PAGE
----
Tag Archives: Arizona Mining & Trading Company

The New Cornelia Mine (Ajo, AZ)



Ajo is a town because of mining. According the the Ajo Chamber of Commerce website’s history page (http://www.ajochamber.com/explore/history-of-ajo/),

On the way to silver mines near Magdalena, Sonora, Tom Childs, Sr. and his party chanced upon the Ajo area in 1847 and stopped to mine the ore they found. Soon the Arizona Mining & Trading Company, formed by Peter M. Brady, a friend of Childs, worked the rich surface ores, shipping loads around Cape Horn [and] smelting in Swansea, Wales, in the mid 1850s. The mine closed when a ship sank off coast of Patagonia. Childs and other prospectors worked claims here; long supply lines and the lack of water discouraged large mining companies…

A wily promoter, A.J. Shotwell, enticed John Boddie of Missouri to help set up the St. Louis Copper Company in 1890s. Shotwell organized the rescue [of] Copper Company when bankruptcy threatened. This became the Cornelia, then the New Cornelia, named after Boddie’s first wife.

“Professor” F.L McGahan and Shotwell introduced the so-called vacuum smelter that supposedly channeled each type of molten ore to different spigots and ran perpetually on the initial fuel. Mcgahan [sic] conveniently slipped away from the demonstration model in Los Angeles –it exploded when been [sic] tested.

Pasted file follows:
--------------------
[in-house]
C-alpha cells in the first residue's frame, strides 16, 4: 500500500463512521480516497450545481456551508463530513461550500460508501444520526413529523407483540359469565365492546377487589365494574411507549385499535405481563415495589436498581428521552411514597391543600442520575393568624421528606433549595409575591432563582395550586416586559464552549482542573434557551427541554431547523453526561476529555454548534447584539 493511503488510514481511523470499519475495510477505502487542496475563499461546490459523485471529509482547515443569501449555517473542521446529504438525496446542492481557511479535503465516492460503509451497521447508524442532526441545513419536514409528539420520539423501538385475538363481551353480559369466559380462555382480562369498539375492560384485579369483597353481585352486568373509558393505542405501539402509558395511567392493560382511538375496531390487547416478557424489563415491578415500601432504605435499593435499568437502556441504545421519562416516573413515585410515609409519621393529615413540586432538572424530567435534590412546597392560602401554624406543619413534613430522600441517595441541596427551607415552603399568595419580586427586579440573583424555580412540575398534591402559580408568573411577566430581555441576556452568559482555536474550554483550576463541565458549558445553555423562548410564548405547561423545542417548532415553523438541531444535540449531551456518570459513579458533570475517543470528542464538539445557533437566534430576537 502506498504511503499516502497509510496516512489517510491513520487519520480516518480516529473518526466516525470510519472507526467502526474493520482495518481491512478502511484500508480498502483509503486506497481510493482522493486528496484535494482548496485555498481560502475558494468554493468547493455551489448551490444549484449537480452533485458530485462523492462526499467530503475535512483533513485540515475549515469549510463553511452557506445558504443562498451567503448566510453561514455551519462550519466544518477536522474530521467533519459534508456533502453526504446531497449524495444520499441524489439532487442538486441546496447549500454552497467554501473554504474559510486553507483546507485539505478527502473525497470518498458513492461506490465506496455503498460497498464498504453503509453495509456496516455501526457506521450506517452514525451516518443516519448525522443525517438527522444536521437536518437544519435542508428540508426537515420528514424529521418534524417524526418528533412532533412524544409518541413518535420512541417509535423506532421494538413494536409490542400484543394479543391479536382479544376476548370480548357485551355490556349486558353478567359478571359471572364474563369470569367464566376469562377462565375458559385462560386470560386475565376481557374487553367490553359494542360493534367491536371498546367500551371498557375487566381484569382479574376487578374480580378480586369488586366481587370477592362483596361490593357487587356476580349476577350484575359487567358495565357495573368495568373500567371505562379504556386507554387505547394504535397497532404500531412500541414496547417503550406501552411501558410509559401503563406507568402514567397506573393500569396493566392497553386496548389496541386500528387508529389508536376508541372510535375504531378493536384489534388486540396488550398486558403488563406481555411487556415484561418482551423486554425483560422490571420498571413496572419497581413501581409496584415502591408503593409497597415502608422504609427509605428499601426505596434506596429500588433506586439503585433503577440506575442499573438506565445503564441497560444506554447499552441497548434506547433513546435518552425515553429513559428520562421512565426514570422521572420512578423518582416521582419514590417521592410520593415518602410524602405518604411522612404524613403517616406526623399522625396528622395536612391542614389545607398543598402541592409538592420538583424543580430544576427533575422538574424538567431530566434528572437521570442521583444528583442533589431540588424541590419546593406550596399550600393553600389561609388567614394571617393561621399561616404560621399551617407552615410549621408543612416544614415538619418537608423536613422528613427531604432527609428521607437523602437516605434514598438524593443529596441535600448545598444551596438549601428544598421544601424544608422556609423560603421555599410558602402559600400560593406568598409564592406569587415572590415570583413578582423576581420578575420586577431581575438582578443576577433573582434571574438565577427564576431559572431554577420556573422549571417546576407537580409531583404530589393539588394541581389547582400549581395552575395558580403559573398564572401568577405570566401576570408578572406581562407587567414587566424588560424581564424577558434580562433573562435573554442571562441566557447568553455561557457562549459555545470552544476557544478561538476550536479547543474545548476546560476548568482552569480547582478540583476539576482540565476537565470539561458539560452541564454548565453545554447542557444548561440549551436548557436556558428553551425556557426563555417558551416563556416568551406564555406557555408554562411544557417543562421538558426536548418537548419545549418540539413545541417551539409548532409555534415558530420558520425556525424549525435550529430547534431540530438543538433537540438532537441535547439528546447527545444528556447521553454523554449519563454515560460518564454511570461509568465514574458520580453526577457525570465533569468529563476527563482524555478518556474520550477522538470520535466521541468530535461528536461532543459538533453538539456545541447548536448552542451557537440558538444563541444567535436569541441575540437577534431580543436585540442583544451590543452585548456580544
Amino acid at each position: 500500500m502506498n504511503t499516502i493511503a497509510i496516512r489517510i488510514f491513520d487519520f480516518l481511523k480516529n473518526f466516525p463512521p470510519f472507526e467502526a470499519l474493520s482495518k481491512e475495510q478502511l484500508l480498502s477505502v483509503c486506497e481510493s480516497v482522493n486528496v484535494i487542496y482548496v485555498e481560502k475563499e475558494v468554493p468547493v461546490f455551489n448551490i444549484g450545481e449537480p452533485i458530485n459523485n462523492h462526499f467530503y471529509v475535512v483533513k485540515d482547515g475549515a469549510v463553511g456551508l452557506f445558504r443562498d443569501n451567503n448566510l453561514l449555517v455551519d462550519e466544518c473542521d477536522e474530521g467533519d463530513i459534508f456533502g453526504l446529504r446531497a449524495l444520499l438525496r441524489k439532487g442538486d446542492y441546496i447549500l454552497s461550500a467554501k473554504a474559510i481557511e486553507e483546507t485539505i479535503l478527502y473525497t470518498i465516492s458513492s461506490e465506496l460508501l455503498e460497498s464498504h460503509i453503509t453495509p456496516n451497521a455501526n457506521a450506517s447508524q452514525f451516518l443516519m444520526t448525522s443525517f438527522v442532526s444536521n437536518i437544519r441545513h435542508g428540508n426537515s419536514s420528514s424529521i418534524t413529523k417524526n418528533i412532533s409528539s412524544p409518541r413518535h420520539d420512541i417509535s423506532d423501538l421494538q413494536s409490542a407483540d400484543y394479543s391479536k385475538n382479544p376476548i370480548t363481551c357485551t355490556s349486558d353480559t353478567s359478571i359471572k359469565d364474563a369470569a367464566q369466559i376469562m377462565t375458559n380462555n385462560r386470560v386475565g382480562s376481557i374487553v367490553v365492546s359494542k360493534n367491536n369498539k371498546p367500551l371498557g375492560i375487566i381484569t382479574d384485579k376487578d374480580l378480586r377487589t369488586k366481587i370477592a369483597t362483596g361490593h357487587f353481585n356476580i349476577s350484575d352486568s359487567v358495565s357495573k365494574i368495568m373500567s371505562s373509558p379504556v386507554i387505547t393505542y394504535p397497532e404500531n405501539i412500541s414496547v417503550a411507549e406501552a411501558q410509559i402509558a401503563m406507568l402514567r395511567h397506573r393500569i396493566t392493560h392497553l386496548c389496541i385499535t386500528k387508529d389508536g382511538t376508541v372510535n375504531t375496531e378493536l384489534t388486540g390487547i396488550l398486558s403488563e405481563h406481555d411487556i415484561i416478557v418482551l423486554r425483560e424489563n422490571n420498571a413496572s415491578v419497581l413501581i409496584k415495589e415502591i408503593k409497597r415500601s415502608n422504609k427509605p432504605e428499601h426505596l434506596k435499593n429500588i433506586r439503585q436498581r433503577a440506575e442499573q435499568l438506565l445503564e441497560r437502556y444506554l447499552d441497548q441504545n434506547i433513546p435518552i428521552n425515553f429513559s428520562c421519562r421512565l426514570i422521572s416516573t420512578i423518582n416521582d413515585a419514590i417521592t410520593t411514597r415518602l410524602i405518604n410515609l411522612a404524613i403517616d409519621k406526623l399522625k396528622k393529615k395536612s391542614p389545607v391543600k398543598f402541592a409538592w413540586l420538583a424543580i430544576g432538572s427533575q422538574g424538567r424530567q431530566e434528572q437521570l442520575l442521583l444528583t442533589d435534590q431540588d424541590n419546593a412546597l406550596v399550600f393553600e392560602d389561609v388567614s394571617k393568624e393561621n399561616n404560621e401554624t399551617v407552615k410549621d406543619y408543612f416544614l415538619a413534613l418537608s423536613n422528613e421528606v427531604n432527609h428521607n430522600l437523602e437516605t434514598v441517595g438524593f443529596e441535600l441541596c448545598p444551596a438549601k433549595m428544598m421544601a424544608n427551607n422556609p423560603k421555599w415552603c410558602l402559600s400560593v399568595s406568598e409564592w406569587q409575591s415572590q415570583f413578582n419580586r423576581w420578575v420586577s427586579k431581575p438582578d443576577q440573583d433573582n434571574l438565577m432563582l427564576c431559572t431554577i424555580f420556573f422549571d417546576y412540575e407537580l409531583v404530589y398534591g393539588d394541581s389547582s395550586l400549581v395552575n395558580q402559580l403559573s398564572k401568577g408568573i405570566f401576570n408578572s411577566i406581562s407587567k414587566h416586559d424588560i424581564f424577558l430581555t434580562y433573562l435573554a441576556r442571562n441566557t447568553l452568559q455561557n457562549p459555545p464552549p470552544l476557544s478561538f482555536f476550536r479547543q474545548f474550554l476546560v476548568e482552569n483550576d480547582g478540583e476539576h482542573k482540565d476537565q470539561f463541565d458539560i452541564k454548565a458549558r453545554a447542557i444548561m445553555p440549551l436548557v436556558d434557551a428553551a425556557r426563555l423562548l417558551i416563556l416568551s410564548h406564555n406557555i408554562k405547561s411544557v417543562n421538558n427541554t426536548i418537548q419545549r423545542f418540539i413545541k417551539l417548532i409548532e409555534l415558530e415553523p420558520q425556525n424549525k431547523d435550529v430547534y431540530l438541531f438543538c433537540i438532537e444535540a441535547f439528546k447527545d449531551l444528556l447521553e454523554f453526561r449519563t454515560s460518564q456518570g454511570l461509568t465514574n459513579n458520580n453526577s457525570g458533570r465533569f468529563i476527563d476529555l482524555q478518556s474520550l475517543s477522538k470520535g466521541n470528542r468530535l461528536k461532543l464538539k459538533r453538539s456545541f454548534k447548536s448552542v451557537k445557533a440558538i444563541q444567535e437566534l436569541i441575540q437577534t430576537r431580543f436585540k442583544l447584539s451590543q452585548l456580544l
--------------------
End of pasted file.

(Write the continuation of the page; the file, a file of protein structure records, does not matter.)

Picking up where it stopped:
The first to develop the Ajo area profitable [sic] was John Campbell Greenway…He became general manager of the Calumet and the Arizona Mining Company. Dr. L.D. Ricketts and Greenway developed a leaching method to process the carbonate ore overburden. Greenway also located the well that still provides water to Ajo and directed the construction of the Plaza, the community’s focal point. Calumet and Phelps Dodge merged in 1931 and the mine became the new Cornelia Branch of Phelps Dodge, managed by Michael Curley…

Ajo continued as the quintessential southwestern mining town, with occasional strikes and shutdowns, until 1983. The strike that began in July that year crippled the community with acrimony on both sides. Though the mine struggled on with non-union labor, copper prices plummeted and so did Ajo. Mining stopped in 1985. P[helps] D[odge] remained a presence in the community but sold much of its holdings, including the Plaza and the company housing. The remaining mines [sic] property is now owned by Freeport-McMoran [sic] Gold and Silver, Inc., which merged with Phelps Dodge in 2007.

According to http://www.mindat.org/loc-3370.html, the New Cornelia IMG_4762

is a huge open pit operation  (about 3,000 feet long and nearly 2,000 feet wide) at 750 feet deep. Haulage was by internal railroad installed in the pit. Total production from 1917 through 1972 amounts to some 350,000,000 tons of ore…Higher grade ore was mined in the early years and lower grade ore in more recent years.

I picked up a sheet of “Mine Facts” at the Ajo visitor center. The question and answer format gives a lot of information about the mine.


Tell us about the open pit?